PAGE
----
WEST PALM BEACH, Florida – Florida leads the nation with over 1,300 public golf courses, and it also has something that many other states with serious golfers should consider – a trail that pays homage to its older layouts that have best withstood the tests of time.
The Trail hasn’t been heavily promoted but we have made it a must to visit some of its courses every year. There are about 50 of them spread across Florida. They come in varying states of conditioning and popularity but all have welcomed public golfers for at least 50 consecutive years.
These courses aren’t just fun. They reflect the history of the area in which they’re located, and few do that as well as West Palm Beach Municipal Golf Course, which will celebrate its 70th season in 2017.
West Palm was created in 1947 by Dick Wilson, a Florida architect of major stature, but its story really goes back much further than that – to 1921 when it was first known as the West Palm Beach Country Club.. As a private club it couldn’t survive for long, especially after a 1928 hurricane wrecked the place.
In 1929 the club’s owners donated it to the city of West Palm Beach with the understanding that it would be operated as a municipal course. It became the forerunner to what is now West Palm Beach Municipal Golf Course.
The federal government took possession of the original course during World War II and a decision was made to move the facility to its present location and rebuild the course. The result was one of Wilson’s first creations. Then a Delray Beach resident, he would later design or renovate about 60 courses, many in partnership with Joe Lee. The best known of those are Bay Hill and Pine Tree in Florida, LaCosta in California and the Dubsdread course at Cog Hill in the Chicago area.
Dubsdread opened in 1964 and would later host the PGA Tour’s Western Open and BMW Championship from 1991 to 2007. Wilson passed on in 1965 at the age of 61.
His West Palm Beach design was a novelty — a course with no water on it – and it was immediately well received. After a clubhouse was opened in 1951 West Palm was ready to host PGA Tour players and from 1956 through 1962 it was the site of an annual tournament, called either the West Palm Beach Open or the West Palm Beach Open Invitational.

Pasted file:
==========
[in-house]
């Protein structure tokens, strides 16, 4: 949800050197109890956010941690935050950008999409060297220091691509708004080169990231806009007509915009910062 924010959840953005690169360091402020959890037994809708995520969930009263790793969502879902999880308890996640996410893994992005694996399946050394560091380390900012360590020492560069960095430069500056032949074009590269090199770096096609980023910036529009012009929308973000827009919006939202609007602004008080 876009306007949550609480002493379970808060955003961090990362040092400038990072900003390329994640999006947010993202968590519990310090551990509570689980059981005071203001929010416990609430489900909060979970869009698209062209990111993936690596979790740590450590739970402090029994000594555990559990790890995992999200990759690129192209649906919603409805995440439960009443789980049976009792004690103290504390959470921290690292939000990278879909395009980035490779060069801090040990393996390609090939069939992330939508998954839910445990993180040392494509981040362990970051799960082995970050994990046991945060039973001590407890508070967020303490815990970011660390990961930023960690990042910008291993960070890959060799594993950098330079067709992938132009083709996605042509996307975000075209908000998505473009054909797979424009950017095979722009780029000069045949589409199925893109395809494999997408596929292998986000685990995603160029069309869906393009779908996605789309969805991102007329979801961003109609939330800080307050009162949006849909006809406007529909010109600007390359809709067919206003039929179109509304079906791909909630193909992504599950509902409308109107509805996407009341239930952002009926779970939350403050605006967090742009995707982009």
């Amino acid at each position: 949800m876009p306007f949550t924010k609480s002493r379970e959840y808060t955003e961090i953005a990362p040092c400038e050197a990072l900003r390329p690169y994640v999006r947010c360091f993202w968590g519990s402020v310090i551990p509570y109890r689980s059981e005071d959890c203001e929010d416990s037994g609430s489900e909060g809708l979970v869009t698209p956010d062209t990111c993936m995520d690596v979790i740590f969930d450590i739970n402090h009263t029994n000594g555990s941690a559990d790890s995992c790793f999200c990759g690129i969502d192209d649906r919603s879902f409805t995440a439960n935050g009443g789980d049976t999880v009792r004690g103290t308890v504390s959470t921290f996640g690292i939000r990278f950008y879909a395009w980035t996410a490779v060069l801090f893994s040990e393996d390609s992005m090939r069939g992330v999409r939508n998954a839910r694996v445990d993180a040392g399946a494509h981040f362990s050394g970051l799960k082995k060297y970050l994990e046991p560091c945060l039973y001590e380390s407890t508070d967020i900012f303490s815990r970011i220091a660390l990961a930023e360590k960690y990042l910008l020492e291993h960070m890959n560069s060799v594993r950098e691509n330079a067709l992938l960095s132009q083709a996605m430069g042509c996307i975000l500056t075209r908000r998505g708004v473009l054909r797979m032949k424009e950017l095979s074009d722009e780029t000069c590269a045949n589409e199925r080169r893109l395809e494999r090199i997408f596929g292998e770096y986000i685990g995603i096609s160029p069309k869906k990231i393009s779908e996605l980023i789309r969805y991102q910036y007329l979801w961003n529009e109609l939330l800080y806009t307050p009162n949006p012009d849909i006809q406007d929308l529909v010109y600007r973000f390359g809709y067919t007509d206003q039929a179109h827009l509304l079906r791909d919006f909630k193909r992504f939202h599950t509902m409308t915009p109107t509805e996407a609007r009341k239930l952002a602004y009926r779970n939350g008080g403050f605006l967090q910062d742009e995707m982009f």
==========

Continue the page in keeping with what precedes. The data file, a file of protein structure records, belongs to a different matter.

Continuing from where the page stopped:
The tourney’s highlight playing was in 1959 when Arnold Palmer was the champion. He was 7-under par after rounds of 72, 67, 66 and 76 after the regulation 72 holes and needed four more holes to beat Gay Brewer and Pete Cooper in a playoff to claim the $2,000 winner’s check. Palmer’ victory was the 13th of the 62 he would claim on the PGA Tour.
Cooper (1958) and Brewer (1961) were also winners of the tournament, which usually offered a $20,000 purse. Other champions were Al Balding (1957), Johnny Pott (1960) and Dave Ragan (1962). The tourney ended as a PGA Tour event after Ragan’s win but was revived under the title of West Palm Beach Open 10 years later when Wilf Homenuik won the title.
Though the tour players were gone West Palm remained popular with local players. The wear and tear of daily play, though, eventually took its toll. By 2009 it was due for some updating, and Mark McCumber, a PGA Tour veteran with 10 tour titles to his credit, directed a seven-month restoration project. When the work was done Palmer returned 50 years after his tournament victory on the old course to hit the celebratory first tee shot on the new version.
That came in 2009, and players returned in strong numbers. The absence of water hazards has never been a deterrent. Lots of waste areas and big, deep bunkers provide plenty of challenges and they keep your interest. The course gets better as you go along, and the big greens were in excellent condition for our round there. We played in the company of a couple from Ireland who were every bit as impressed as we were.
West Palm is definitely one of the best conditioned courses on the Florida Historic Golf Trail and an excellent golf value, historical significance notwithstanding.
With five sets of tee placements, West Palm can be played as long as 7,002 yards (rating is 73.0 and slope is 128 from the back tees). It’s 5,023 yards from the front markers. The facility also has a full grass driving range and a large practice area overlooking the course.
One thing that is notably missing, however, is a clubhouse. The old one was torn down three years ago when safety concerns surfaced. Since then the staff has operated out of very basic facilities — a small pro shop near the parking lot, which is beside a high school, and a snack shop between the No. 9 green and No. 10 tee.
That look could change in the near future. The board of commissioners that operates the course has studied the possibility of building a new clubhouse for over a year and a decision on whether to go ahead with that project is expected at a formal meeting on Jan. 9, 2017.